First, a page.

Richard Porcelli is the author of multiple philatelic websites, an APS life member, and a collector of aerophilately as well as computer vended postage. APS interviewed Richard to learn more about his background in the hobby and his membership experience at APS.
Read the interview below:
Q: Tell us about yourself?
A: I was born in 1939, raised in Queens, NY and I attended Chaminade High School in Mineola. Our family moved to White Plains NY in 1953, where I attended Archbishop Stepinac High School.
I graduated from Stepinac in 1956, and enrolled in the University of Detroit where I studied Electrical Engineering. I participated in the University’s co-op program for my last three years of college. This allowed me to attend school and work in alternating three month sessions in order to pay my tuition. I was employed by Peter Kiewit Sons, working in NJ, NYC and Thule, Greenland at the Ballistic Missile Early Warning Site (BMEWS). Initially, I supported the electrical purchasing operations coordinating material supply flow consistent with construction needs and later became an Emplacement Engineer preparing electrical as-built drawings.
In 1961, after graduating with a BS degree in EE, I was offered a commission as a 2nd Lieutenant with the Air Force. I was also offered a position in General Electric's Light Military Electronics Division which I accepted. This position with GE provided me with a critical-skill deferment to work with the military as a civilian.
My first assignment was with the Navy in their anti-sub detection program out of the Brunswick Naval Station in Maine. From 1962-65, I worked in Japan (Misawa AFB) and Okinawa (Kadena AFB) as an instructor teaching the Air Force how to use, maintain and support GE equipment to jam anti-aircraft surface to air missile radar sites. In 1965, due to the escalation of the Vietnam war, I was assigned to work in South Vietnam at Ton Son Nhut Air Base in Saigon.
I was reassigned to work in Fort Worth, Texas with the Air Force and General Dynamics supporting GE's terrain-following radar installed in the then TFX, later to become the F-111.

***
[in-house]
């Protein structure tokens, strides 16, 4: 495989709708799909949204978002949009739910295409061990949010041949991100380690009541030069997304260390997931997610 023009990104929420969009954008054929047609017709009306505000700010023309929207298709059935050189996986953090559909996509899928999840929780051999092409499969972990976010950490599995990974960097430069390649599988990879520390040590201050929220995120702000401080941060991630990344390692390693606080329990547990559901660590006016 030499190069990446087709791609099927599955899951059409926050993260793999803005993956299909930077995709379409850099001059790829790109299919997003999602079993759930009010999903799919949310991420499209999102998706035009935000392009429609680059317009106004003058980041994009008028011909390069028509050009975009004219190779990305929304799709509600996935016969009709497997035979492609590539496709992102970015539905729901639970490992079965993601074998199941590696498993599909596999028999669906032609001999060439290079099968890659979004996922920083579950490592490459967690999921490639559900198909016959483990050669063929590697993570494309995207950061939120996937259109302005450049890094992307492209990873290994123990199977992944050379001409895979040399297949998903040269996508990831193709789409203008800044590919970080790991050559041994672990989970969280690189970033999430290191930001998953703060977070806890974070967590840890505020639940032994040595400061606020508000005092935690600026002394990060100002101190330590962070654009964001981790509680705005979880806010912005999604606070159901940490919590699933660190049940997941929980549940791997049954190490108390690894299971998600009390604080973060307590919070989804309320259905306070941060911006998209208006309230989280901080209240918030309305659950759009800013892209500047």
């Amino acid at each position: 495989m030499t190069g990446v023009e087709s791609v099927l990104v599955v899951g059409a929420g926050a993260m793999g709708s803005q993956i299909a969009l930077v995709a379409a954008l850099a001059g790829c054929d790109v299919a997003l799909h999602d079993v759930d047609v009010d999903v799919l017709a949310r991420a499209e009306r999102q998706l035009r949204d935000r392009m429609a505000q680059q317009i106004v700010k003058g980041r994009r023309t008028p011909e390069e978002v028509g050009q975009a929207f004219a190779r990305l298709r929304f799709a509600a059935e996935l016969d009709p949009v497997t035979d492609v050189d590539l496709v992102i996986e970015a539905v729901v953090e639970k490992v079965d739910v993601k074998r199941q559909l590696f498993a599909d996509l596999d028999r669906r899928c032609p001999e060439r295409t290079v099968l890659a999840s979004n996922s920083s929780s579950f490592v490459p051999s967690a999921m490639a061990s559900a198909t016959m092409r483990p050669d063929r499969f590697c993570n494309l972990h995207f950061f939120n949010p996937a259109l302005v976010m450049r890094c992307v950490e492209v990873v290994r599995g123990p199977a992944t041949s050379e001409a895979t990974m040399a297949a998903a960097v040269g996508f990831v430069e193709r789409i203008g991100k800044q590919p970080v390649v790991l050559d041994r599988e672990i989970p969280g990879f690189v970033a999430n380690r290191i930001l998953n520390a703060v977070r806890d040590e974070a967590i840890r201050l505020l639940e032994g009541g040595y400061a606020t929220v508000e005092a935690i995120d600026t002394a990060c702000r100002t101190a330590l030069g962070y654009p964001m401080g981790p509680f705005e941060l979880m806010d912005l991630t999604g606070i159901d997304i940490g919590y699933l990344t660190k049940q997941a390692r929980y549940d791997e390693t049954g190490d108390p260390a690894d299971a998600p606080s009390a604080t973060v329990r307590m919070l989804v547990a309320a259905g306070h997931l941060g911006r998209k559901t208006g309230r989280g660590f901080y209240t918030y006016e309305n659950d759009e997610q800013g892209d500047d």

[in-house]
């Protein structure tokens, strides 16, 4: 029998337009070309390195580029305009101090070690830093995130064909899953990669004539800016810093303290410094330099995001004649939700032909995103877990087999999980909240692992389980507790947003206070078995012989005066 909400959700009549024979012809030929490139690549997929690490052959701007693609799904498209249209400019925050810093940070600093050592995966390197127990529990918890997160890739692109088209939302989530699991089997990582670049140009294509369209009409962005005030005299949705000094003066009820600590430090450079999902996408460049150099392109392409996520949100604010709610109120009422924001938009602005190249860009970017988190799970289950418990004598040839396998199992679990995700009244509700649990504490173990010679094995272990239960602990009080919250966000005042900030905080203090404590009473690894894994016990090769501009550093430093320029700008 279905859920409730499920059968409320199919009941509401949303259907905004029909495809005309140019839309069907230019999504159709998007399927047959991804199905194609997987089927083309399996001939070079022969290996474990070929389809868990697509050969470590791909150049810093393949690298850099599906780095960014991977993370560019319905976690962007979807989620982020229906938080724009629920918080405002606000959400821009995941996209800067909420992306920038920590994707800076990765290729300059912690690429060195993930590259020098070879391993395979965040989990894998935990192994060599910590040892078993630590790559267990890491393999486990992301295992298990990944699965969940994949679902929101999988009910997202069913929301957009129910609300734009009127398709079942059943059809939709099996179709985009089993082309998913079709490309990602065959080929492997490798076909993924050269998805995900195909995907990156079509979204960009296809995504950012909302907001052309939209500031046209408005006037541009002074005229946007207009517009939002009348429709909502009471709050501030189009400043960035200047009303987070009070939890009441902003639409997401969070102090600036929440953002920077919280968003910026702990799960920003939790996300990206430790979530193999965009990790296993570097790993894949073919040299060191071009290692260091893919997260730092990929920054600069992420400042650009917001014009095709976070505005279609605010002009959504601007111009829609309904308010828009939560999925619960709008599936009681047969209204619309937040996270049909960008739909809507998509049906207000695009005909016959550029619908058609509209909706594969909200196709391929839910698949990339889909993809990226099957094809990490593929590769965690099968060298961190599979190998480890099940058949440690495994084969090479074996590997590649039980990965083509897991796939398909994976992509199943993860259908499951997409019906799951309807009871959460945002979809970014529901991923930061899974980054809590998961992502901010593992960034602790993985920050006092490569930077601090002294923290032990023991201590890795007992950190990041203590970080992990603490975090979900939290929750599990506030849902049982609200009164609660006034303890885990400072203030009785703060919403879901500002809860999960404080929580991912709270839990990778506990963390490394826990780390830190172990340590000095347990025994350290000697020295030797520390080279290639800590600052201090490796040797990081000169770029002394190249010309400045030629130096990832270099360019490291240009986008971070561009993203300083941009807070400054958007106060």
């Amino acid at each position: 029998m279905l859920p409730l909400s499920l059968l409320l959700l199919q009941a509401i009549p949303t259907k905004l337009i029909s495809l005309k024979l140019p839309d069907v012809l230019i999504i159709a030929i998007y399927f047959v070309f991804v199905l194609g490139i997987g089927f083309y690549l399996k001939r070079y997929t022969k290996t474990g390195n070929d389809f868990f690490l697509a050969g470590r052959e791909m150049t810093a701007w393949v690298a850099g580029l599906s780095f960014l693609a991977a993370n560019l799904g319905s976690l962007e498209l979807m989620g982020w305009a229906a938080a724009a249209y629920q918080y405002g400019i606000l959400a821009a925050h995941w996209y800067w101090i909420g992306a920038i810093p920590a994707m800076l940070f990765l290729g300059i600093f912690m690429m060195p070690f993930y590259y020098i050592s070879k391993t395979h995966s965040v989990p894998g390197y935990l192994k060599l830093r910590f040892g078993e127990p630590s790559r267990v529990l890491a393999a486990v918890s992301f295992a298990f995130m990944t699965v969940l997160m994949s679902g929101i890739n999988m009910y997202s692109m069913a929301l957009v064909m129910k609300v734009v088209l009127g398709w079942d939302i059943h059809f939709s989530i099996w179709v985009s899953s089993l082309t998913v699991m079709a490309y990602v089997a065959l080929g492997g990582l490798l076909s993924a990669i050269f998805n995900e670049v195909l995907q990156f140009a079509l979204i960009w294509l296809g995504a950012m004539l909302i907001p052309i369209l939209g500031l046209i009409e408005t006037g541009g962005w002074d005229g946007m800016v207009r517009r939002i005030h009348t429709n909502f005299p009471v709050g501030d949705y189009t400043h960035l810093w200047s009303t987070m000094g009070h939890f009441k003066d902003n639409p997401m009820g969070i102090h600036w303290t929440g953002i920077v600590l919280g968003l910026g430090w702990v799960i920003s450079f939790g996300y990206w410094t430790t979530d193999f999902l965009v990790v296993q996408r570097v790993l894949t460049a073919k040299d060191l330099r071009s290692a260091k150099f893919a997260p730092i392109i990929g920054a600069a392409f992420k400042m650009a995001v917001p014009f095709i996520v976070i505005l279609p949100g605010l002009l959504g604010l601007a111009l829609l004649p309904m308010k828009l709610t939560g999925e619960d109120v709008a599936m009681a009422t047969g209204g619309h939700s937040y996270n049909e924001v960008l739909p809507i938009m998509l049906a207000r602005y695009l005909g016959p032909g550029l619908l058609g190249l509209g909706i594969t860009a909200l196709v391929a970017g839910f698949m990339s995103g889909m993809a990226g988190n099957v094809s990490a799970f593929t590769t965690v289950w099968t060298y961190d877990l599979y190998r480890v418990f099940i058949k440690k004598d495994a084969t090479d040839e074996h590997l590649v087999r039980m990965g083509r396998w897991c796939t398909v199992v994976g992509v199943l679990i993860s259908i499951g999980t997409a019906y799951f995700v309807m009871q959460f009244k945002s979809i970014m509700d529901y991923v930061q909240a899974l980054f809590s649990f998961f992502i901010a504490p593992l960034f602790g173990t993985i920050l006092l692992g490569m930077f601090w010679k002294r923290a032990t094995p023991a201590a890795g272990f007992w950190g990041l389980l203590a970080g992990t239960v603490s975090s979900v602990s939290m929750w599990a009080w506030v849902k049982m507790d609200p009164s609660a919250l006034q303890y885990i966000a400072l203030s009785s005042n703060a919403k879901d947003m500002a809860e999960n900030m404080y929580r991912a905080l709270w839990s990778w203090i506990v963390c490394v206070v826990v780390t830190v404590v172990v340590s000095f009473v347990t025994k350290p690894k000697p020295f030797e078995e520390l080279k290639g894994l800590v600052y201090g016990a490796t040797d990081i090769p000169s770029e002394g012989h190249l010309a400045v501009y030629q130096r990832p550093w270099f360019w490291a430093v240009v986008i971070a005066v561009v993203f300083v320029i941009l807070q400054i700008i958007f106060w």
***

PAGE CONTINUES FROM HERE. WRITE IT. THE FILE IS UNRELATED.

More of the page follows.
In 1966 I accepted a position with International General Electric in NYC, which led to my second career with GE. I began working with IGE as a Requisition Engineer in electrical generation power plants and distribution, then migrating to Sales Support, Market Development and finally to Marketing.
In my position as Marketing Manager, I specialized in the turnkey sales of Gas Turbine Power Generation Plants. While headquartered in NYC, my position required much travel around the world, including Central and South America, Asia, Indonesia, Peru, Brazil, and the Middle East, including Lebanon, Saudi Arabia, the Emirates, Kuwait, Bahrain and Egypt.
I was very successful in marketing which included the sale of a Gas Turbine Power Plant powering the Royal Palace, Riyadh, Riyadh-7, Jetta-3, Mecca-1, as well as five power plants under a treaty between Saudi and the US. Also, I sold two power plants in Egypt (funded by AID); and in Brazil, I sold two floating gas turbine power plant barges to the Eletrobras Power Utility, providing power to cities along the Amazon.
In 1982 I left GE to start my own company, Turnkey Application Programs (TAP), primarily marketing fuel additives to Saudi Arabia. This product allowed the Saudis to burn crude oil out of the ground in their gas turbines countering high-temperature vanadium corrosion on the turbine blades. As with my former GE career, the marketing of my products required much travel to the Mid-East, as well as much stress.
My company TAP, started marketing a low VOC anti-corrosion paint in the mid-east and then introduced it to the US supplying it to the NY State Thruway Authority for the Tappan-Zee Bridge (in Tarrytown NY), as well as to commercial and Naval ships.
In 1996, I retired and relocated to Coastal North Carolina and Port Charlotte Florida, where I continue to enjoy my wife, my life, good weather and the opportunity to focus on my hobbies including philatelic collecting and postal history.
Q: How did you become involved in philately/stamp collecting?